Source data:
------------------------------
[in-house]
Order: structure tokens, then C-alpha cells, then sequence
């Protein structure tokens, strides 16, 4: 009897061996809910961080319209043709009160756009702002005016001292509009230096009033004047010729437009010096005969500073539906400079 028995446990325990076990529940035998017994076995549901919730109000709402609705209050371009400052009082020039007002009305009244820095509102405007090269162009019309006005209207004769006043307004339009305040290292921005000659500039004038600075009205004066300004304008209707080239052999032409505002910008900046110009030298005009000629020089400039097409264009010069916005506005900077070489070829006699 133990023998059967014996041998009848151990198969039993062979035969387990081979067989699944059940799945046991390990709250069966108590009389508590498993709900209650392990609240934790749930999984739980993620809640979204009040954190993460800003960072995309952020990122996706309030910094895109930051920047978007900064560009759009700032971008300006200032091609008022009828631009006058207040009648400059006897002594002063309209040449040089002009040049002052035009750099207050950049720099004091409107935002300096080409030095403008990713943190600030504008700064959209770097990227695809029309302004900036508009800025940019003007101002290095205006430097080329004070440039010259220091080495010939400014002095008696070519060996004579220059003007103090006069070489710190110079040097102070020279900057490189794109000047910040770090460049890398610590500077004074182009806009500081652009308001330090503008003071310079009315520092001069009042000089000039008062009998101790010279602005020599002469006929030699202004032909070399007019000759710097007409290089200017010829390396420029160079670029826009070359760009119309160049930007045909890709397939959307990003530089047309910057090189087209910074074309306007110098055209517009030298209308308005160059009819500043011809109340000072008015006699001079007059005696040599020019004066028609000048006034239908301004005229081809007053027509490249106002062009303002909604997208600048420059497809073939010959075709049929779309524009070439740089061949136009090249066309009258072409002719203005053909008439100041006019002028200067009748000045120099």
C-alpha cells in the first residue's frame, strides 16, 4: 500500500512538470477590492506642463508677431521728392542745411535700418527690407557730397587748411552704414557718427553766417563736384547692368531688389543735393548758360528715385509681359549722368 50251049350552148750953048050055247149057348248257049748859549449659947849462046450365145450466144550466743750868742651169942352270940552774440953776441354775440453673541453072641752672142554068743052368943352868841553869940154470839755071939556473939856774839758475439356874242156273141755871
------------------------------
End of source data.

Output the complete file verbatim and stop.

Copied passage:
[in-house]
Order: structure tokens, then C-alpha cells, then sequence
């Protein structure tokens, strides 16, 4: 009897061996809910961080319209043709009160756009702002005016001292509009230096009033004047010729437009010096005969500073539906400079 028995446990325990076990529940035998017994076995549901919730109000709402609705209050371009400052009082020039007002009305009244820095509102405007090269162009019309006005209207004769006043307004339009305040290292921005000659500039004038600075009205004066300004304008209707080239052999032409505002910008900046110009030298005009000629020089400039097409264009010069916005506005900077070489070829006699 133990023998059967014996041998009848151990198969039993062979035969387990081979067989699944059940799945046991390990709250069966108590009389508590498993709900209650392990609240934790749930999984739980993620809640979204009040954190993460800003960072995309952020990122996706309030910094895109930051920047978007900064560009759009700032971008300006200032091609008022009828631009006058207040009648400059006897002594002063309209040449040089002009040049002052035009750099207050950049720099004091409107935002300096080409030095403008990713943190600030504008700064959209770097990227695809029309302004900036508009800025940019003007101002290095205006430097080329004070440039010259220091080495010939400014002095008696070519060996004579220059003007103090006069070489710190110079040097102070020279900057490189794109000047910040770090460049890398610590500077004074182009806009500081652009308001330090503008003071310079009315520092001069009042000089000039008062009998101790010279602005020599002469006929030699202004032909070399007019000759710097007409290089200017010829390396420029160079670029826009070359760009119309160049930007045909890709397939959307990003530089047309910057090189087209910074074309306007110098055209517009030298209308308005160059009819500043011809109340000072008015006699001079007059005696040599020019004066028609000048006034239908301004005229081809007053027509490249106002062009303002909604997208600048420059497809073939010959075709049929779309524009070439740089061949136009090249066309009258072409002719203005053909008439100041006019002028200067009748000045120099």
C-alpha cells in the first residue's frame, strides 16, 4: 500500500512538470477590492506642463508677431521728392542745411535700418527690407557730397587748411552704414557718427553766417563736384547692368531688389543735393548758360528715385509681359549722368 50251049350552148750953048050055247149057348248257049748859549449659947849462046450365145450466144550466743750868742651169942352270940552774440953776441354775440453673541453072641752672142554068743052368943352868841553869940154470839755071939556473939856774839758475439356874242156273141755871